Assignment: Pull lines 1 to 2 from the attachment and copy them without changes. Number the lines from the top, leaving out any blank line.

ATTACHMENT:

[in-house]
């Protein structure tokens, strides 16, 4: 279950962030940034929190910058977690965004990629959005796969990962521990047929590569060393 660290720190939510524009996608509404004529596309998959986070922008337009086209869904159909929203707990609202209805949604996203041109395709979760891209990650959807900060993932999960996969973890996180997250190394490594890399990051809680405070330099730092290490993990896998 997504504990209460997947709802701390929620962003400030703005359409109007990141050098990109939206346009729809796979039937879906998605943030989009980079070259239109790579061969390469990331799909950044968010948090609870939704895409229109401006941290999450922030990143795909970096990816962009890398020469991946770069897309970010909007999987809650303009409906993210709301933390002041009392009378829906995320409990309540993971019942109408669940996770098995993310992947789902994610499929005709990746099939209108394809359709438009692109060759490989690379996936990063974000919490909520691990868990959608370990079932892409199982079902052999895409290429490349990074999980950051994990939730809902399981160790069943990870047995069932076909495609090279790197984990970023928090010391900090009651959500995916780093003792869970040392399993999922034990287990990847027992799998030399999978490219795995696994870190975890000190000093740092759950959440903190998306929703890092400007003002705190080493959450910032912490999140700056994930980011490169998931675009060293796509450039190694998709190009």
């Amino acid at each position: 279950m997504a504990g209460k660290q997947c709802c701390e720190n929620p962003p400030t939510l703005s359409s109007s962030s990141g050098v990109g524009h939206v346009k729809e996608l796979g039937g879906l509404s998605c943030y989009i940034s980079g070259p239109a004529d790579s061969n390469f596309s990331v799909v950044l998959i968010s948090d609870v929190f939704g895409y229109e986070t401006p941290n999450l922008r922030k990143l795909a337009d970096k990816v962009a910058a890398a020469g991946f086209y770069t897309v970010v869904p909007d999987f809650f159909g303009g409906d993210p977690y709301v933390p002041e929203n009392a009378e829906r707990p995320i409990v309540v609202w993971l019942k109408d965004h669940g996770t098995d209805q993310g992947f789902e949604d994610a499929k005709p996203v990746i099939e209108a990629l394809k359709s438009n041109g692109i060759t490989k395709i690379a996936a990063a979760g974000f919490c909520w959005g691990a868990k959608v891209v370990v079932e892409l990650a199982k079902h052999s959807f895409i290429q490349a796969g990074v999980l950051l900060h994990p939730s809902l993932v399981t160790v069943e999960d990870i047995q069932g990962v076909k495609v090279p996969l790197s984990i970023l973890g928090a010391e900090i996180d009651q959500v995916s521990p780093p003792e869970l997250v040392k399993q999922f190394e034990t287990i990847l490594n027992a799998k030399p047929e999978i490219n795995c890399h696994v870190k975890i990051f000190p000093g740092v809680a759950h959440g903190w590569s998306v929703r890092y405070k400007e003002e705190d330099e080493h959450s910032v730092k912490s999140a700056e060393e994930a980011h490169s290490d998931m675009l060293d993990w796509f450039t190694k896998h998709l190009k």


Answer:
[in-house]
């Protein structure tokens, strides 16, 4: 279950962030940034929190910058977690965004990629959005796969990962521990047929590569060393 660290720190939510524009996608509404004529596309998959986070922008337009086209869904159909929203707990609202209805949604996203041109395709979760891209990650959807900060993932999960996969973890996180997250190394490594890399990051809680405070330099730092290490993990896998 997504504990209460997947709802701390929620962003400030703005359409109007990141050098990109939206346009729809796979039937879906998605943030989009980079070259239109790579061969390469990331799909950044968010948090609870939704895409229109401006941290999450922030990143795909970096990816962009890398020469991946770069897309970010909007999987809650303009409906993210709301933390002041009392009378829906995320409990309540993971019942109408669940996770098995993310992947789902994610499929005709990746099939209108394809359709438009692109060759490989690379996936990063974000919490909520691990868990959608370990079932892409199982079902052999895409290429490349990074999980950051994990939730809902399981160790069943990870047995069932076909495609090279790197984990970023928090010391900090009651959500995916780093003792869970040392399993999922034990287990990847027992799998030399999978490219795995696994870190975890000190000093740092759950959440903190998306929703890092400007003002705190080493959450910032912490999140700056994930980011490169998931675009060293796509450039190694998709190009």